Where possible, try to buy local, seasonal, free range and organic ingredients. Apart from it being better to support local businesses and good farming practises, it does make a huge difference to the taste of your food!

1 large good quality pumpkin or squash (I used kabocha)

A handful of thyme sprigs (8-12)

4 garlic cloves

700ml chicken or vegetable stock

2 shallots, diced

A splash of white wine (optional)

1tsp butter (optional)

Olive oil

Maldon or sea salt and black pepper to taste

NB: My favourite way to eat this soup in Winter is with grilled cheese sandwiches, they go so well together! 

Prep Time: 15 mins

Cooking Time: 45 mins

Serves: 4


  • Heat the oven to 200°C. Cut the pumpkin in half, scoop out the seeds (you can clean and toast these separately if you wish). In the hollow of each half, add two garlic cloves and 3-4 thyme sprigs. Cover the surfaces of the pumpkin liberally with olive oil and a sprinkle of salt. Roast for 25-30 mins, until slightly browned on top.
  1. While the pumpkin is roasting, dice the shallots and fry them in the butter and a dash of oil on a low heat in a heavy bottomed cast iron pot. Once they are translucent, add a splash of wine. This step allows the shallots to caramelise a bit, and gives them a greater depth of flavour.
  2. Cook the shallots very gently until the pumpkin is ready. When it’s roasted, take it out of the oven and leave to cool a little. Squeeze out the roasted garlic into the cast iron pot and stir. Add in a few fresh thyme leaves (take them off the sprigs) if you want to enhance the thyme flavour. Scoop out the insides of the pumpkin – be careful, it’s hot! – and add it to the pot. Turn it up to a high heat and fry off the mixture for a couple of minutes, until fragrant. Pour in the stock and cook until the soup is gentle bubbling.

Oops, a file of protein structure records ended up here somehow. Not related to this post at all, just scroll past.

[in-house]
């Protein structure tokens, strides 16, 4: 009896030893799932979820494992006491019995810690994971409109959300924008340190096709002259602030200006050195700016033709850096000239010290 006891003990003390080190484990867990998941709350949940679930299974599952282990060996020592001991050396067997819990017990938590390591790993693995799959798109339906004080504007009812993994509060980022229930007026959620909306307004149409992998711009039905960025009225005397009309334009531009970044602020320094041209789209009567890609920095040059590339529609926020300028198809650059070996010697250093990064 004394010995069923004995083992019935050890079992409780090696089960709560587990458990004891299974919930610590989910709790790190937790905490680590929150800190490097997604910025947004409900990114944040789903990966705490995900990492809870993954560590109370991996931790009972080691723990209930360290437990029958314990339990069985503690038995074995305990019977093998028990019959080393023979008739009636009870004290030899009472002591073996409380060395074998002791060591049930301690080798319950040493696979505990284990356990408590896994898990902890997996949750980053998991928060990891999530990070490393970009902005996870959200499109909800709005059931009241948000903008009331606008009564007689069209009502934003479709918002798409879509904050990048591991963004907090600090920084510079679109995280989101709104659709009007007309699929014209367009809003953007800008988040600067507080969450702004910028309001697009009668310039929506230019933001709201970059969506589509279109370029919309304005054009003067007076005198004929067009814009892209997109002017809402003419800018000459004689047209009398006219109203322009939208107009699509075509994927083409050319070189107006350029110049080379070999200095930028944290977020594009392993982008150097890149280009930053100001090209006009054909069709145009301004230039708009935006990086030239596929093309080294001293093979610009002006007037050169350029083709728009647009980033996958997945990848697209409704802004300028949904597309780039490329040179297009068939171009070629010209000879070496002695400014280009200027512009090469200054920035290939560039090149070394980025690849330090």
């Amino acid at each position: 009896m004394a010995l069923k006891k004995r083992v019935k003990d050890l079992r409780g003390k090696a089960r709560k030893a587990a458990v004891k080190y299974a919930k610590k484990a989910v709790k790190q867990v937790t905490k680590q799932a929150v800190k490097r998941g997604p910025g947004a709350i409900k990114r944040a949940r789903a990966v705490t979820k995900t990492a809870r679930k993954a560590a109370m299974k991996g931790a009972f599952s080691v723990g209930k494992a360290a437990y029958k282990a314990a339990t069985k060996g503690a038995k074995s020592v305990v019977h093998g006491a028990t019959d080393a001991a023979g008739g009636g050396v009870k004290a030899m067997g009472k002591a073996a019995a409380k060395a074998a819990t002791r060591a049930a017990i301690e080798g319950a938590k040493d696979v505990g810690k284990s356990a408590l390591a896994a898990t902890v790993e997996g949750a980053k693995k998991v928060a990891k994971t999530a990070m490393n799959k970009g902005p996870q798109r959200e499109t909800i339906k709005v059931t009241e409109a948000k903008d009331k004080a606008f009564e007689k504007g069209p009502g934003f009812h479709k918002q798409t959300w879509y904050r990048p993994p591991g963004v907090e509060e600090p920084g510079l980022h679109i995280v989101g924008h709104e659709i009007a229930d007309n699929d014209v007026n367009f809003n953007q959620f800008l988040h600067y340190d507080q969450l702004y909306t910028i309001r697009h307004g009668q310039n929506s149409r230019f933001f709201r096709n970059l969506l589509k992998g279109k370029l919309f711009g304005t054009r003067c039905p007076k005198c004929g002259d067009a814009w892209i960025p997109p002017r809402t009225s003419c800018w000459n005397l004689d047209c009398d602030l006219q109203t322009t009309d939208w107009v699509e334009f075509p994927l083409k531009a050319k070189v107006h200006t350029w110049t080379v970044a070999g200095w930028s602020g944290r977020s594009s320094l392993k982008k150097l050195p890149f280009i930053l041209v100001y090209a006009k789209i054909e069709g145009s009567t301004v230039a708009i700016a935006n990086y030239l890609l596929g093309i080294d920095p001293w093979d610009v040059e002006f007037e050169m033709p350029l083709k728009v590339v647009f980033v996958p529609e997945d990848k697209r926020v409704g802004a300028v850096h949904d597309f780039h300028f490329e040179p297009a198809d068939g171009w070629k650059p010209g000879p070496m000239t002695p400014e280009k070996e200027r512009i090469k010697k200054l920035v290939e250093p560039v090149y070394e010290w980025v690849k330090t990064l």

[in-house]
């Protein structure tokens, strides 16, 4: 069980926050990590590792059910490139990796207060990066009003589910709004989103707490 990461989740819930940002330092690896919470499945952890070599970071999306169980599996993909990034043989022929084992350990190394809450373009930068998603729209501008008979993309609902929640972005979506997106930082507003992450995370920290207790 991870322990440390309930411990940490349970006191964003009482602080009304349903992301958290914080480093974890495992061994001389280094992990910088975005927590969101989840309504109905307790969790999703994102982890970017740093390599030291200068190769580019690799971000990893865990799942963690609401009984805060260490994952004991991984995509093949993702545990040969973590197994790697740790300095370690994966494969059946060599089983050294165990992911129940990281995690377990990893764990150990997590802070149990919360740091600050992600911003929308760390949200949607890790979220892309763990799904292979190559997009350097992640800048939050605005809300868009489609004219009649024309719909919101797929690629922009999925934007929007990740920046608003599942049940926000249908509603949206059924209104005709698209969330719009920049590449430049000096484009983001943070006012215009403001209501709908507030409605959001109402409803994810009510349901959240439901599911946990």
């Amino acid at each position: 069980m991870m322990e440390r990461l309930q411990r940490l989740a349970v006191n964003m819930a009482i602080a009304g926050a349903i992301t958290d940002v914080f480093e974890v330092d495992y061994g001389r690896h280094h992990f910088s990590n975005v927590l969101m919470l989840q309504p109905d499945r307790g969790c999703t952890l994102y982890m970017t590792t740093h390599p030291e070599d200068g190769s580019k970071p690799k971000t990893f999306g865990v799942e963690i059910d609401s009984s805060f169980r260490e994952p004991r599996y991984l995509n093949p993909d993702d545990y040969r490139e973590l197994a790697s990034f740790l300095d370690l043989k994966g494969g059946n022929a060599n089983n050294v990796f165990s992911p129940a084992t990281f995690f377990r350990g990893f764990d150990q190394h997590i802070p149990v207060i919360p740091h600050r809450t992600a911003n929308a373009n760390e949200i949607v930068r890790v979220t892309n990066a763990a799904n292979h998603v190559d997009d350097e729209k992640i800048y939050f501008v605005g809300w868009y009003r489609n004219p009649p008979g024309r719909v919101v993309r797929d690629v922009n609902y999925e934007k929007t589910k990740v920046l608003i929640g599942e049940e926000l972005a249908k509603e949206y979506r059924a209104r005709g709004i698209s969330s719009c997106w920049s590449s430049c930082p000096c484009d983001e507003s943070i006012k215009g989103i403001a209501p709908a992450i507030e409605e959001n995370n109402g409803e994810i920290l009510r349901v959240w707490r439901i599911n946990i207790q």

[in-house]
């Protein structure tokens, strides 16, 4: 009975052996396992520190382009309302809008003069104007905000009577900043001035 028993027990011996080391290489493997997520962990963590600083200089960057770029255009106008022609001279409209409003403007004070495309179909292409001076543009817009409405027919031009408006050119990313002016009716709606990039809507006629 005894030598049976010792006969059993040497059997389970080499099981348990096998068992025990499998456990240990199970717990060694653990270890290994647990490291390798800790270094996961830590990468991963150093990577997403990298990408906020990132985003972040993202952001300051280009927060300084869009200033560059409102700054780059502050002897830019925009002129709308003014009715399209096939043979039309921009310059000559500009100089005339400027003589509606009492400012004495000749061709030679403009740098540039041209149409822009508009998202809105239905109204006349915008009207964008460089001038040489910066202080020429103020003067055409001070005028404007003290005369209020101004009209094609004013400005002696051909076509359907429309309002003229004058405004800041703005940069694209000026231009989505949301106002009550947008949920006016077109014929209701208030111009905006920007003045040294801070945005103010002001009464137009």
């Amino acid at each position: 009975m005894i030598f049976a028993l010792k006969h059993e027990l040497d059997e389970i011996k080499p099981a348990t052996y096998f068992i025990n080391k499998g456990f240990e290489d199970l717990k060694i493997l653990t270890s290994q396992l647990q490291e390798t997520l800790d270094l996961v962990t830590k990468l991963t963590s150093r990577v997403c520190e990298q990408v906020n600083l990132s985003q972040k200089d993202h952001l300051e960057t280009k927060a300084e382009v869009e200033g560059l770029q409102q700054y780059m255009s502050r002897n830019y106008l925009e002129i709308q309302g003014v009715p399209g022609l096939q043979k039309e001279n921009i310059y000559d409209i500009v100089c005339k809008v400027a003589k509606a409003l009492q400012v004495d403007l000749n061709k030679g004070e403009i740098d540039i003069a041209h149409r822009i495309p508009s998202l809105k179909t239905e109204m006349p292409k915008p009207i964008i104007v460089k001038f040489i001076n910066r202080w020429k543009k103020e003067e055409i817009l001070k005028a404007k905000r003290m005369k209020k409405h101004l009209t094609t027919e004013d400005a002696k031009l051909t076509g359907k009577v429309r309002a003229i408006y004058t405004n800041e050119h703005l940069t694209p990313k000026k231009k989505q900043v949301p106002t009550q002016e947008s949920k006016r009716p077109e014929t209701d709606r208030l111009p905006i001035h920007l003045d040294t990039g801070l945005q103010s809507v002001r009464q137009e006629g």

3. Season to taste. Sometimes the soup is disintegrated enough to eat straight away, but if it still has small pieces of squash or garlic in it, you can blend it with a hand blender to get a smooth consistency.
  4. Serve hot with a sprinkle of black pepper. You can also top it with grated cheese, or add a spoonful of cream to mellow the flavour.


LF – this recipe is naturally lactose free, though you can add a touch of lactofree cream to it if you wish. If you decide to have it with grilled cheese sandwiches, use lactofree mature cheddar.

GF – this recipe is naturally gluten free (use gf bread for the grilled cheese if you decide to have that as an accompaniment).

V – this recipe is naturally vegetarian, so long as you use vegetable stock

Ve – Omit the butter and fry the shallots just in olive oil, use vegan cheese for the grilled cheese if you choose to have that as an accompaniment.

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  • GreggGrecE
    October 14, 2019 at 6:08 pm http://a%20rel='nofollow'%20class='comment-reply-link'%20href='#comment-14854'%20data-commentid=14854%20data-postid=261%20data-belowelement=comment-14854%20data-respondelement=respond%20aria-label='Reply%20to%20GreggGrecE'%20-%20Reply/a